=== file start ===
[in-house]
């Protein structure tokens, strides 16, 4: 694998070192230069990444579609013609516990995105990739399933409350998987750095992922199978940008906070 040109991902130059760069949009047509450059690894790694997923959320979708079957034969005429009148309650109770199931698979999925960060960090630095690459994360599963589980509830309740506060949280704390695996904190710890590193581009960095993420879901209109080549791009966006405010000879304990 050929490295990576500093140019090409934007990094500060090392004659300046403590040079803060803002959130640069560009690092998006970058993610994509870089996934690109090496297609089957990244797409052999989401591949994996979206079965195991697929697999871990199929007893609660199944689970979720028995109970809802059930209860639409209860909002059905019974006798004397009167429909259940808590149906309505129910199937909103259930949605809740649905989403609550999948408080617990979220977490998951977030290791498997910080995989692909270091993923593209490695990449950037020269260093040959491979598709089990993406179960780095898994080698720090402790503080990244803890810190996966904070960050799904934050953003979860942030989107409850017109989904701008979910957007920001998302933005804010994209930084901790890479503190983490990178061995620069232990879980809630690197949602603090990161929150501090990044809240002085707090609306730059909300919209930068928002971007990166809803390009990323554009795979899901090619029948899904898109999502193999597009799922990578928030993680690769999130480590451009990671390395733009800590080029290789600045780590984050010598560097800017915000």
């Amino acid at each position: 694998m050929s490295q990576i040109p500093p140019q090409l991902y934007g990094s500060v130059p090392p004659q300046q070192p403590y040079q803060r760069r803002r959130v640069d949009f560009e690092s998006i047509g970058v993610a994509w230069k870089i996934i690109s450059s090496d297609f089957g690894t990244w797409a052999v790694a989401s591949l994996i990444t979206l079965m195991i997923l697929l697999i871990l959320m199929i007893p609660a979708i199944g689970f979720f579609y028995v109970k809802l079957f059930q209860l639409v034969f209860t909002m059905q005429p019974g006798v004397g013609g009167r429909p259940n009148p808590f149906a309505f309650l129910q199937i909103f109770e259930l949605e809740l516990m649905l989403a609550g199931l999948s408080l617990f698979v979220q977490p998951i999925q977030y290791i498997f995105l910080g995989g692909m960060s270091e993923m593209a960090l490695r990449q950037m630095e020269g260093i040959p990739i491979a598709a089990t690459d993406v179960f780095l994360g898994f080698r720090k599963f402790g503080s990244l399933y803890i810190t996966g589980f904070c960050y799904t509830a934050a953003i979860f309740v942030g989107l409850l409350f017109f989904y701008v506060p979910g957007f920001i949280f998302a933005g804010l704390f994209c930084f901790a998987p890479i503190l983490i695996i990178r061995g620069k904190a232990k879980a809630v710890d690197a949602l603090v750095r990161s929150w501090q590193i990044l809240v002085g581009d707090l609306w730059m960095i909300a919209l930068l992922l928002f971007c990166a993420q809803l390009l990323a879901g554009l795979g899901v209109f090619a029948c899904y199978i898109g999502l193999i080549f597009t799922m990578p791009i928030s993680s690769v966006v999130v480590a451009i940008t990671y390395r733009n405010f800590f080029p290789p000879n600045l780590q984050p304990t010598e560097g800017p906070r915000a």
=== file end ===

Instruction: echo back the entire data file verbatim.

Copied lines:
[in-house]
């Protein structure tokens, strides 16, 4: 694998070192230069990444579609013609516990995105990739399933409350998987750095992922199978940008906070 040109991902130059760069949009047509450059690894790694997923959320979708079957034969005429009148309650109770199931698979999925960060960090630095690459994360599963589980509830309740506060949280704390695996904190710890590193581009960095993420879901209109080549791009966006405010000879304990 050929490295990576500093140019090409934007990094500060090392004659300046403590040079803060803002959130640069560009690092998006970058993610994509870089996934690109090496297609089957990244797409052999989401591949994996979206079965195991697929697999871990199929007893609660199944689970979720028995109970809802059930209860639409209860909002059905019974006798004397009167429909259940808590149906309505129910199937909103259930949605809740649905989403609550999948408080617990979220977490998951977030290791498997910080995989692909270091993923593209490695990449950037020269260093040959491979598709089990993406179960780095898994080698720090402790503080990244803890810190996966904070960050799904934050953003979860942030989107409850017109989904701008979910957007920001998302933005804010994209930084901790890479503190983490990178061995620069232990879980809630690197949602603090990161929150501090990044809240002085707090609306730059909300919209930068928002971007990166809803390009990323554009795979899901090619029948899904898109999502193999597009799922990578928030993680690769999130480590451009990671390395733009800590080029290789600045780590984050010598560097800017915000």
């Amino acid at each position: 694998m050929s490295q990576i040109p500093p140019q090409l991902y934007g990094s500060v130059p090392p004659q300046q070192p403590y040079q803060r760069r803002r959130v640069d949009f560009e690092s998006i047509g970058v993610a994509w230069k870089i996934i690109s450059s090496d297609f089957g690894t990244w797409a052999v790694a989401s591949l994996i990444t979206l079965m195991i997923l697929l697999i871990l959320m199929i007893p609660a979708i199944g689970f979720f579609y028995v109970k809802l079957f059930q209860l639409v034969f209860t909002m059905q005429p019974g006798v004397g013609g009167r429909p259940n009148p808590f149906a309505f309650l129910q199937i909103f109770e259930l949605e809740l516990m649905l989403a609550g199931l999948s408080l617990f698979v979220q977490p998951i999925q977030y290791i498997f995105l910080g995989g692909m960060s270091e993923m593209a960090l490695r990449q950037m630095e020269g260093i040959p990739i491979a598709a089990t690459d993406v179960f780095l994360g898994f080698r720090k599963f402790g503080s990244l399933y803890i810190t996966g589980f904070c960050y799904t509830a934050a953003i979860f309740v942030g989107l409850l409350f017109f989904y701008v506060p979910g957007f920001i949280f998302a933005g804010l704390f994209c930084f901790a998987p890479i503190l983490i695996i990178r061995g620069k904190a232990k879980a809630v710890d690197a949602l603090v750095r990161s929150w501090q590193i990044l809240v002085g581009d707090l609306w730059m960095i909300a919209l930068l992922l928002f971007c990166a993420q809803l390009l990323a879901g554009l795979g899901v209109f090619a029948c899904y199978i898109g999502l193999i080549f597009t799922m990578p791009i928030s993680s690769v966006v999130v480590a451009i940008t990671y390395r733009n405010f800590f080029p290789p000879n600045l780590q984050p304990t010598e560097g800017p906070r915000a």